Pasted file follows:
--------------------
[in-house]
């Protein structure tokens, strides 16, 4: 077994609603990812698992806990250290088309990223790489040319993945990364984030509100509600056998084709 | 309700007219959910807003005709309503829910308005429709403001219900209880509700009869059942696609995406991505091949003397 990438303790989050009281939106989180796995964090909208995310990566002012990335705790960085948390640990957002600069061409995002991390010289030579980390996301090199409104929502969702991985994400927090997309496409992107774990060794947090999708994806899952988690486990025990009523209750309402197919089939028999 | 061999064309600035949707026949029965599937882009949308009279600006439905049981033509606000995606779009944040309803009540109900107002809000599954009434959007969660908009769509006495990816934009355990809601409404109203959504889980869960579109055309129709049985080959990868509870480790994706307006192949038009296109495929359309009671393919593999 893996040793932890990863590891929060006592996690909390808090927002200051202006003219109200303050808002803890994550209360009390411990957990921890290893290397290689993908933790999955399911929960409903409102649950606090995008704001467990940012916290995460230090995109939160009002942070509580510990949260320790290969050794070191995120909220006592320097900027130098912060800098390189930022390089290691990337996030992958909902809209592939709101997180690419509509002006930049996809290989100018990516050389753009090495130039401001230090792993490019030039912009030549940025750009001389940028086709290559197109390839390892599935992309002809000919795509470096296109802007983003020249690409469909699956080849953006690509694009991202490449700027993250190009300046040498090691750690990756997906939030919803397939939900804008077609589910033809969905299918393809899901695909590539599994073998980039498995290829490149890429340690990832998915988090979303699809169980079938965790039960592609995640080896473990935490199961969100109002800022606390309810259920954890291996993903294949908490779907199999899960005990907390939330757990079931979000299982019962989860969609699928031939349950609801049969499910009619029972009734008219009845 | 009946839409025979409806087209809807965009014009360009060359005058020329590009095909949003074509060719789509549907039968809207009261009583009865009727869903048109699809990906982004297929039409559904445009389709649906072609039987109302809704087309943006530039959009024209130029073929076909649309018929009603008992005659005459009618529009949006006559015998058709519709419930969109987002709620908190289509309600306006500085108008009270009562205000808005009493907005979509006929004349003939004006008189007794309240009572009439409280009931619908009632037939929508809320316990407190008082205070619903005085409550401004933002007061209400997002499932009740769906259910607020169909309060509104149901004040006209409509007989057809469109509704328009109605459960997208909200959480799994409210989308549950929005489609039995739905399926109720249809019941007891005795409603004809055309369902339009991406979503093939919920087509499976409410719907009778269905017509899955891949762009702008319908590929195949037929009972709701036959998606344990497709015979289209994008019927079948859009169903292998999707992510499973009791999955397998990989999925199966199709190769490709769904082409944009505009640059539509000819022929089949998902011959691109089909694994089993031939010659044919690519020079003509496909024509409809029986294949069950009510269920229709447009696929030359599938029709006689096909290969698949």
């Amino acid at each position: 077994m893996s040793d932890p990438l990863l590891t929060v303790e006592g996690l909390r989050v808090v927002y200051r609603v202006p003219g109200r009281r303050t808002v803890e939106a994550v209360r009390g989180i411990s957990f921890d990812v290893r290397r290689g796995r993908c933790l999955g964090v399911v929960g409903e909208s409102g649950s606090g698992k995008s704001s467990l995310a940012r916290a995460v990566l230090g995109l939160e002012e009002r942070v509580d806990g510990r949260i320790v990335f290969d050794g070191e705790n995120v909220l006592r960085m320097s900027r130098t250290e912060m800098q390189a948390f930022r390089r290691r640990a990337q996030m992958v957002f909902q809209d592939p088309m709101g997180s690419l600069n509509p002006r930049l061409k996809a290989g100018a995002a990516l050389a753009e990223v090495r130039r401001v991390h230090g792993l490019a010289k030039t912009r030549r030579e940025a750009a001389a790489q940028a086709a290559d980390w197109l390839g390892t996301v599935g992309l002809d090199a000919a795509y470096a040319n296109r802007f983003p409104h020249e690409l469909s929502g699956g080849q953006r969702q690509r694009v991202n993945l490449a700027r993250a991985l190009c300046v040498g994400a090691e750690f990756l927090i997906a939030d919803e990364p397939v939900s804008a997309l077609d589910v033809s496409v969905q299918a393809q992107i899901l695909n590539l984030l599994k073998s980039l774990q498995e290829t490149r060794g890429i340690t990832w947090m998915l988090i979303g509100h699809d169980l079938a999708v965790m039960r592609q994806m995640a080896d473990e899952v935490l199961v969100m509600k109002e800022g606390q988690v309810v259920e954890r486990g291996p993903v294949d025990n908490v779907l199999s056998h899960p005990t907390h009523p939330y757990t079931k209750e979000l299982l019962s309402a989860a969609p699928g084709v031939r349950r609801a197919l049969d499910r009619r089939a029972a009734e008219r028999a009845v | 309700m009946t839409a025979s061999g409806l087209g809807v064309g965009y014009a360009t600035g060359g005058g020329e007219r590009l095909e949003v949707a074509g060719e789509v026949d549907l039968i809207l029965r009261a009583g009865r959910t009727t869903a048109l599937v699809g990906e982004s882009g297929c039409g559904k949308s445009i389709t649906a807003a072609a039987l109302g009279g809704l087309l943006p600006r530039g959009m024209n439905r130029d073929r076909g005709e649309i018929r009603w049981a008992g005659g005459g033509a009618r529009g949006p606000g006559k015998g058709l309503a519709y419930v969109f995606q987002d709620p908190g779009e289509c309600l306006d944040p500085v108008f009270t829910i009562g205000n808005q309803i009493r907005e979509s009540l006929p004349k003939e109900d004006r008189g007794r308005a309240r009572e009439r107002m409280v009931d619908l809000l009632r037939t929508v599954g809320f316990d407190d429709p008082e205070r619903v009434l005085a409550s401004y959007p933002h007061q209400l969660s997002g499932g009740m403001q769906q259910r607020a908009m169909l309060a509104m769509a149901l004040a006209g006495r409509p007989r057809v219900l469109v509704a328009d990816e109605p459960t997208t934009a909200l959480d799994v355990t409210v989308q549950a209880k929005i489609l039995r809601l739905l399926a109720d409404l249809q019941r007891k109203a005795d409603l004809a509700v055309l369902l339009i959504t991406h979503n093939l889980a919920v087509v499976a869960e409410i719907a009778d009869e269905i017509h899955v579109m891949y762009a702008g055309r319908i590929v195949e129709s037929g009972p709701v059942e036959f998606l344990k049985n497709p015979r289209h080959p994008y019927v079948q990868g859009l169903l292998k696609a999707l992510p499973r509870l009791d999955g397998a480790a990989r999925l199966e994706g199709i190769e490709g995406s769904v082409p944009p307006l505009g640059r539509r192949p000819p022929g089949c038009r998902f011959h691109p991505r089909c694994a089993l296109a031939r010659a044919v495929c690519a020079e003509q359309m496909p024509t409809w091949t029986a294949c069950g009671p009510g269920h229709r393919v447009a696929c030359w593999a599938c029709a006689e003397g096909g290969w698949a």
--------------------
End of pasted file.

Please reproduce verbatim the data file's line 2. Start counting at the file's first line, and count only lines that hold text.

């Protein structure tokens, strides 16, 4: 077994609603990812698992806990250290088309990223790489040319993945990364984030509100509600056998084709 | 309700007219959910807003005709309503829910308005429709403001219900209880509700009869059942696609995406991505091949003397 990438303790989050009281939106989180796995964090909208995310990566002012990335705790960085948390640990957002600069061409995002991390010289030579980390996301090199409104929502969702991985994400927090997309496409992107774990060794947090999708994806899952988690486990025990009523209750309402197919089939028999 | 061999064309600035949707026949029965599937882009949308009279600006439905049981033509606000995606779009944040309803009540109900107002809000599954009434959007969660908009769509006495990816934009355990809601409404109203959504889980869960579109055309129709049985080959990868509870480790994706307006192949038009296109495929359309009671393919593999 893996040793932890990863590891929060006592996690909390808090927002200051202006003219109200303050808002803890994550209360009390411990957990921890290893290397290689993908933790999955399911929960409903409102649950606090995008704001467990940012916290995460230090995109939160009002942070509580510990949260320790290969050794070191995120909220006592320097900027130098912060800098390189930022390089290691990337996030992958909902809209592939709101997180690419509509002006930049996809290989100018990516050389753009090495130039401001230090792993490019030039912009030549940025750009001389940028086709290559197109390839390892599935992309002809000919795509470096296109802007983003020249690409469909699956080849953006690509694009991202490449700027993250190009300046040498090691750690990756997906939030919803397939939900804008077609589910033809969905299918393809899901695909590539599994073998980039498995290829490149890429340690990832998915988090979303699809169980079938965790039960592609995640080896473990935490199961969100109002800022606390309810259920954890291996993903294949908490779907199999899960005990907390939330757990079931979000299982019962989860969609699928031939349950609801049969499910009619029972009734008219009845 | 009946839409025979409806087209809807965009014009360009060359005058020329590009095909949003074509060719789509549907039968809207009261009583009865009727869903048109699809990906982004297929039409559904445009389709649906072609039987109302809704087309943006530039959009024209130029073929076909649309018929009603008992005659005459009618529009949006006559015998058709519709419930969109987002709620908190289509309600306006500085108008009270009562205000808005009493907005979509006929004349003939004006008189007794309240009572009439409280009931619908009632037939929508809320316990407190008082205070619903005085409550401004933002007061209400997002499932009740769906259910607020169909309060509104149901004040006209409509007989057809469109509704328009109605459960997208909200959480799994409210989308549950929005489609039995739905399926109720249809019941007891005795409603004809055309369902339009991406979503093939919920087509499976409410719907009778269905017509899955891949762009702008319908590929195949037929009972709701036959998606344990497709015979289209994008019927079948859009169903292998999707992510499973009791999955397998990989999925199966199709190769490709769904082409944009505009640059539509000819022929089949998902011959691109089909694994089993031939010659044919690519020079003509496909024509409809029986294949069950009510269920229709447009696929030359599938029709006689096909290969698949």